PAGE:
Vitiligo, the most common depigmenting disorder of the skin, is undergoing a period of intense advances in both disease understanding and therapeutic possibilities leading the way to the beginning of a new era for the disorder. Its pathophysiology has gathered the attention of researchers for years, and many advances have been made in the clarification of the interaction between different factors that result in depigmented macule formation. The complex interplay between non-immunological and immunological factors in vitiligo is key for the development of the disease, and the participation of cells other than melanocytes, such as keratinocytes, fibroblasts, natural killer cells, and innate lymphoid cells, has been shown. Recent advances have also brought to the understanding of the complex part played by a specific subtype of T cells: T-resident memory cells. This review analyzes some of the most recent insights in vitiligo pathogenesis underlining the interactions between different cell types, which are the basis for the therapeutic approaches under development.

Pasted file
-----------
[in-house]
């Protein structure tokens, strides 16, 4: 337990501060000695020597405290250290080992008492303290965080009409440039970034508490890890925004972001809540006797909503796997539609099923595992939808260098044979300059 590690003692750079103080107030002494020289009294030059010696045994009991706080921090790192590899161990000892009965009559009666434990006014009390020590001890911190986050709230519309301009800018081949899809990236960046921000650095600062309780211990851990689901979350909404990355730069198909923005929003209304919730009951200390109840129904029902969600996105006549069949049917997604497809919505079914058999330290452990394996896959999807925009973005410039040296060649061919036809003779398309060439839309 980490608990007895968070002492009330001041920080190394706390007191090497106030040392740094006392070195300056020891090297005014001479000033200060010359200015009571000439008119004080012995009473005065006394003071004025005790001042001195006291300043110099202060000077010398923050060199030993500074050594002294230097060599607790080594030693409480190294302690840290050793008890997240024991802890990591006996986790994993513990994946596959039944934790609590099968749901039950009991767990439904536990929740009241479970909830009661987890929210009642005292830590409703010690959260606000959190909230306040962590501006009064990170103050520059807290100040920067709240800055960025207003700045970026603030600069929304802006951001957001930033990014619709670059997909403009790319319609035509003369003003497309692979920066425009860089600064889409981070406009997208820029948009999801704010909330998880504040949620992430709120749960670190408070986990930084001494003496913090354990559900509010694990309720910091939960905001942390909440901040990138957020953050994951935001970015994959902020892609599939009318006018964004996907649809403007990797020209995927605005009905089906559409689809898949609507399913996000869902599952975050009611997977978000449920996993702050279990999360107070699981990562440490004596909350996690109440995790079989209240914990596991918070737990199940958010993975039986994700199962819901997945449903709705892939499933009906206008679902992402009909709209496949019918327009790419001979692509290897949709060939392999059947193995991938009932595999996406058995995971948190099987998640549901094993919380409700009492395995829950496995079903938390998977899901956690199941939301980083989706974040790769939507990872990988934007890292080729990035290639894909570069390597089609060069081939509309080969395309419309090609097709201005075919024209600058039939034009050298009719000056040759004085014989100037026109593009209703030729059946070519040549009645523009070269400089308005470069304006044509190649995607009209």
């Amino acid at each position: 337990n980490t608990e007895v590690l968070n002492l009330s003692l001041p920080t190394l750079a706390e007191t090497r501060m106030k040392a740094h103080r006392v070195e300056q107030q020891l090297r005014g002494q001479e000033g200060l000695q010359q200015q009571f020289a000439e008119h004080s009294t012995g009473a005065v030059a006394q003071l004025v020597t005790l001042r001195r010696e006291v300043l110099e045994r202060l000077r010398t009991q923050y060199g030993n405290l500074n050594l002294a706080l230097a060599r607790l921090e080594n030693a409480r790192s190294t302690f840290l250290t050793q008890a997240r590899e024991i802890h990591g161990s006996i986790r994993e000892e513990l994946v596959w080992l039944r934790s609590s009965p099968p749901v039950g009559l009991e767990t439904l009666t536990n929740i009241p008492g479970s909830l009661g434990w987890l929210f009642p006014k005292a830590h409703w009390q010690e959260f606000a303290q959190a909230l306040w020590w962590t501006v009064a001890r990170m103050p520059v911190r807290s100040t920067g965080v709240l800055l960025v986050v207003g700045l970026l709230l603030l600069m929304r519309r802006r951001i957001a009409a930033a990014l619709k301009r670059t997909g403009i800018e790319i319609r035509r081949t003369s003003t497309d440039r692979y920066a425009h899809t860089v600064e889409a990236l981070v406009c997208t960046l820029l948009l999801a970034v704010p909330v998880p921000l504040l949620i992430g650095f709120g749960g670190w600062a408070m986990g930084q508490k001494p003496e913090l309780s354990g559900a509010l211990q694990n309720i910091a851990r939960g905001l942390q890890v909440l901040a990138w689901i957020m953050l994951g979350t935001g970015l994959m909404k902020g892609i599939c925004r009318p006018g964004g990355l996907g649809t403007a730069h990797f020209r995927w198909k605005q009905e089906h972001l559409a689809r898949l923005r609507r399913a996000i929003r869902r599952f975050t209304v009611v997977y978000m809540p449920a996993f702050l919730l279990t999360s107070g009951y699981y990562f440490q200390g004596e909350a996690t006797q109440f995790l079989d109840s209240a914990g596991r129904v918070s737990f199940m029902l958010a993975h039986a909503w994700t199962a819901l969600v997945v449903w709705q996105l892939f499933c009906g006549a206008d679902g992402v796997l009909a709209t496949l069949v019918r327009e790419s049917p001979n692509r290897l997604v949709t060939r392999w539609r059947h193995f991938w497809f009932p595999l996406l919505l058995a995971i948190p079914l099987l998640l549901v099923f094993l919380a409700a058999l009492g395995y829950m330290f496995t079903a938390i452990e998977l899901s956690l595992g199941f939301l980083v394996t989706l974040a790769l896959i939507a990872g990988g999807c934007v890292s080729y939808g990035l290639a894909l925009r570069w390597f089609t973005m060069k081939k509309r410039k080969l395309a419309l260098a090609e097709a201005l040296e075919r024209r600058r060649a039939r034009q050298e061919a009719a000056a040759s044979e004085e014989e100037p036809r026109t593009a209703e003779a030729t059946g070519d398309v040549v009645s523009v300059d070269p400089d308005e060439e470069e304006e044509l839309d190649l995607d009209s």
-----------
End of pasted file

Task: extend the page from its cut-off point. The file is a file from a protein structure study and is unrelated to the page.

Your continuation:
- cell–cell cross talk
- memory T cells
ASJC Scopus subject areas
- Biochemistry, Genetics and Molecular Biology(all)